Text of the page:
With each step backward I ignored the dryness in my throat, the shaking of my legs, the flutter of my stomach, the racing of my heart. I galloped forward with a guttural cry that would have been but a squeak to anypony else. But for me, it was my courage, blotting out my fears long enough to hurl myself off that cloud.
As I entered freefall, what I had just done caught up to me. I flailed, legs and wings flapping like a crazed pony. Which, of course failed and just made me tired.
‘Stop being dumb,’ was basically what my mind said as all the observation and instruction came rushing back. I somehow mustered enough calm to force my wings to stay open and my legs to be still.
I smirked broadly, as young foals learning something new are wont to. The wind caught under me and I grew giddy, fears fading away, as I began to glide. The gentle breeze caressed my mane and coat as I drifted, feeling out my equilibrium.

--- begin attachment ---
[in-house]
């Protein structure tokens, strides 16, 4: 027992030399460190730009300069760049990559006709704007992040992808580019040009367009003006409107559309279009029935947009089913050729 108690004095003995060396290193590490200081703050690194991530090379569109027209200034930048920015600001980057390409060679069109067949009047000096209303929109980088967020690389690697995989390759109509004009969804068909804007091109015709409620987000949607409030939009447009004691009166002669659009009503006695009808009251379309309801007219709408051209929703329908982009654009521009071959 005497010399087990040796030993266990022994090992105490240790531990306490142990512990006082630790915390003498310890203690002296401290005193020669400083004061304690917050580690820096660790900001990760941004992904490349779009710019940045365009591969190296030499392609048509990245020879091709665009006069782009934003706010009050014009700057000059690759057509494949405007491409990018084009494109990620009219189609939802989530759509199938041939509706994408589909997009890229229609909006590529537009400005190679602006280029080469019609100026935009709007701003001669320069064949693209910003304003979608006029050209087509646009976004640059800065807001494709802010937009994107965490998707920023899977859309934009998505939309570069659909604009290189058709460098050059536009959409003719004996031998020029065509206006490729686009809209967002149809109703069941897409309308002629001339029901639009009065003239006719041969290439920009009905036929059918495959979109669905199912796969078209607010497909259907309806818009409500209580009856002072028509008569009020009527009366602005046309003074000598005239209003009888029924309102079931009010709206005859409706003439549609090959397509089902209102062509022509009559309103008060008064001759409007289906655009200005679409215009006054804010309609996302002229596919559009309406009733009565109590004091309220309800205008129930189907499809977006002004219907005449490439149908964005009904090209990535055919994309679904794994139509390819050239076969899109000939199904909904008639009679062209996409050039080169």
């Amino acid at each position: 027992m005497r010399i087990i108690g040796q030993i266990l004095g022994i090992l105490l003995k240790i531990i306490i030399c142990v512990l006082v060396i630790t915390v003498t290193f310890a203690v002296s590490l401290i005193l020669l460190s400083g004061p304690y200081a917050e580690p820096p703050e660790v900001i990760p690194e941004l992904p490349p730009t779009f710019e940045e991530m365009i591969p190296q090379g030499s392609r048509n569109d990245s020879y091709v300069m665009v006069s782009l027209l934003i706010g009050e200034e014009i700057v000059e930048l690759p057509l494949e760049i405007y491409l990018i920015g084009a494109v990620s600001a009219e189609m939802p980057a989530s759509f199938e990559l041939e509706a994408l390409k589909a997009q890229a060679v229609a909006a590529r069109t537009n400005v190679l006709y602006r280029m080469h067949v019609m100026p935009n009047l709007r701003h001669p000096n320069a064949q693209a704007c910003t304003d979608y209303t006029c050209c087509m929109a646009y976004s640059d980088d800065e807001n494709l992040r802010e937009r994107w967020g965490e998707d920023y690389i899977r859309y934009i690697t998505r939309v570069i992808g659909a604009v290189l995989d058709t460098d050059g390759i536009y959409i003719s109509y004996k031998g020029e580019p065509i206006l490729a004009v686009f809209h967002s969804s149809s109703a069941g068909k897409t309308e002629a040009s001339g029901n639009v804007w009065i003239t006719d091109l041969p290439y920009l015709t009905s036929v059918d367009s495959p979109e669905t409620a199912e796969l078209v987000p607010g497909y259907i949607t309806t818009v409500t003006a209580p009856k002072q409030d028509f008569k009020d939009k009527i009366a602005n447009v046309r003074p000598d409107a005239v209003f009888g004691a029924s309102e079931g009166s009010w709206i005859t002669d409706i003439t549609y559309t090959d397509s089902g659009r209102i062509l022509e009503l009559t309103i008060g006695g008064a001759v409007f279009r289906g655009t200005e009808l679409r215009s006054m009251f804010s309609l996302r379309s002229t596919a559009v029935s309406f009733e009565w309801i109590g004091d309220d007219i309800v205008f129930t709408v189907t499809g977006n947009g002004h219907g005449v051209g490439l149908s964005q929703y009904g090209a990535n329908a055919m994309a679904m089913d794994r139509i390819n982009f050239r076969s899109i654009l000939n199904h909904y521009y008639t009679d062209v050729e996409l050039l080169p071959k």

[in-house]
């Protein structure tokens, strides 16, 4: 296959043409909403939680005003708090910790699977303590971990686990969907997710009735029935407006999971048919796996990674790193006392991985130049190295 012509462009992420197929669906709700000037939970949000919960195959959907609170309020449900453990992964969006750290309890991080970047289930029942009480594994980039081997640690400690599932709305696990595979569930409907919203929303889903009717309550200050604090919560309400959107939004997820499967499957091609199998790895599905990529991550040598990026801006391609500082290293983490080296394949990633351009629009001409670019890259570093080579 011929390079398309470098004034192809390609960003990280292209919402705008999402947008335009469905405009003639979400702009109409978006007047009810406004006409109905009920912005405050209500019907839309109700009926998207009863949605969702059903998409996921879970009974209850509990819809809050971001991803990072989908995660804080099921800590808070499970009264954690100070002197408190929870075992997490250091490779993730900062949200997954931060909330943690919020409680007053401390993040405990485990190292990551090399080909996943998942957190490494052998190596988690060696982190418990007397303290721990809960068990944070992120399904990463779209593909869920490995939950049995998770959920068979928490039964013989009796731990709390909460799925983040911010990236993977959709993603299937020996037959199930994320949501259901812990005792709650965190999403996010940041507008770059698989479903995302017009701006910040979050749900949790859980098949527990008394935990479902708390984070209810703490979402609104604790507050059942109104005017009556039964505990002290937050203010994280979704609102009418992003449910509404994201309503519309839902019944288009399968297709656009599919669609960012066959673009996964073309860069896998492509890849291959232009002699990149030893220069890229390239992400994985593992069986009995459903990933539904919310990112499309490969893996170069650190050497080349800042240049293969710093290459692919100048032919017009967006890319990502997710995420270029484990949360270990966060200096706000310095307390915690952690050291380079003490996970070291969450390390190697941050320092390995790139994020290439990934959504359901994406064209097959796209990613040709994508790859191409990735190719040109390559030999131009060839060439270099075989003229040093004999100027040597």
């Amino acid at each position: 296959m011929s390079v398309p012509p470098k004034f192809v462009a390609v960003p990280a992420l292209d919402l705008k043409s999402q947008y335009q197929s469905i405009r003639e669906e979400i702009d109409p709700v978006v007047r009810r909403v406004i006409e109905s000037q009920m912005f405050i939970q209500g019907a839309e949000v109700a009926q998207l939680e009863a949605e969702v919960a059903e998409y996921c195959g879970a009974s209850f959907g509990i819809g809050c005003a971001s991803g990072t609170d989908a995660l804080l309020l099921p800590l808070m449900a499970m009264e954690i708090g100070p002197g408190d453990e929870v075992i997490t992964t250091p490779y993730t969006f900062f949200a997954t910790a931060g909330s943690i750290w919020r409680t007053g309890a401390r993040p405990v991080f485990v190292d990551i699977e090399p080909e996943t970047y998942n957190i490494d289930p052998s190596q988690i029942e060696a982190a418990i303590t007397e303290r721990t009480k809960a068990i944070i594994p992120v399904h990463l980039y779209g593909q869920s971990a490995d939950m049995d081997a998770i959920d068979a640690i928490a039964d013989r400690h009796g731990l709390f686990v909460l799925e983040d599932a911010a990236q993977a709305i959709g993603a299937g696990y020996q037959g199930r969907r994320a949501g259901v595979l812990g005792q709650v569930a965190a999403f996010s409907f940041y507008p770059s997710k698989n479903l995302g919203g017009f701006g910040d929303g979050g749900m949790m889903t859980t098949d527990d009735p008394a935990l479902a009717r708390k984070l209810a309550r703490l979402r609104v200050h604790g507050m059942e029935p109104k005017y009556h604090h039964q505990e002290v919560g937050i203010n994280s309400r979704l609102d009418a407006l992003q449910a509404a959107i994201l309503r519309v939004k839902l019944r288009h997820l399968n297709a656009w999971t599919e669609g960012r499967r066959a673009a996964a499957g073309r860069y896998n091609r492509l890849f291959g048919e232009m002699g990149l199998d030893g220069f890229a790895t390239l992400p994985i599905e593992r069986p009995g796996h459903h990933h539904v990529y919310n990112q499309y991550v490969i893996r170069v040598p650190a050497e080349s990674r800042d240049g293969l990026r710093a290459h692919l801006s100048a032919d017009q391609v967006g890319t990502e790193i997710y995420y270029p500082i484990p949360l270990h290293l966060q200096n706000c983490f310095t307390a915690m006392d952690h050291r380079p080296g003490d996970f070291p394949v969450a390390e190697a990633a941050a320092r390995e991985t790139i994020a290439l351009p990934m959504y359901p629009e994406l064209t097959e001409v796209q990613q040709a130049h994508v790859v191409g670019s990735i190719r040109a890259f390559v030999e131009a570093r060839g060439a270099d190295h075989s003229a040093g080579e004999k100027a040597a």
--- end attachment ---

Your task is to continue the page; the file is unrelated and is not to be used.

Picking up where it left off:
Feeling a little daring, I flapped quickly, leading into an awkward little dive. As I pulled up, I did a little spin. Well, little is probably the wrong word since I over-spun by about ninety degrees. Luckily it wasn’t too hard to right myself and after a few moments of disorientation, I was gliding along again, a firm decision in my mind to leave attempts at any other tricks for another day.
But just when I thought I was really getting the hang of things, a strong gust struck me hard, knocking the wind out of me and sending me off at an odd angle. I tried to fight through it, but my little wings weren’t strong enough. At least not for the level of experience I had at the time. I tumbled head over hooves, hardly even able to breath.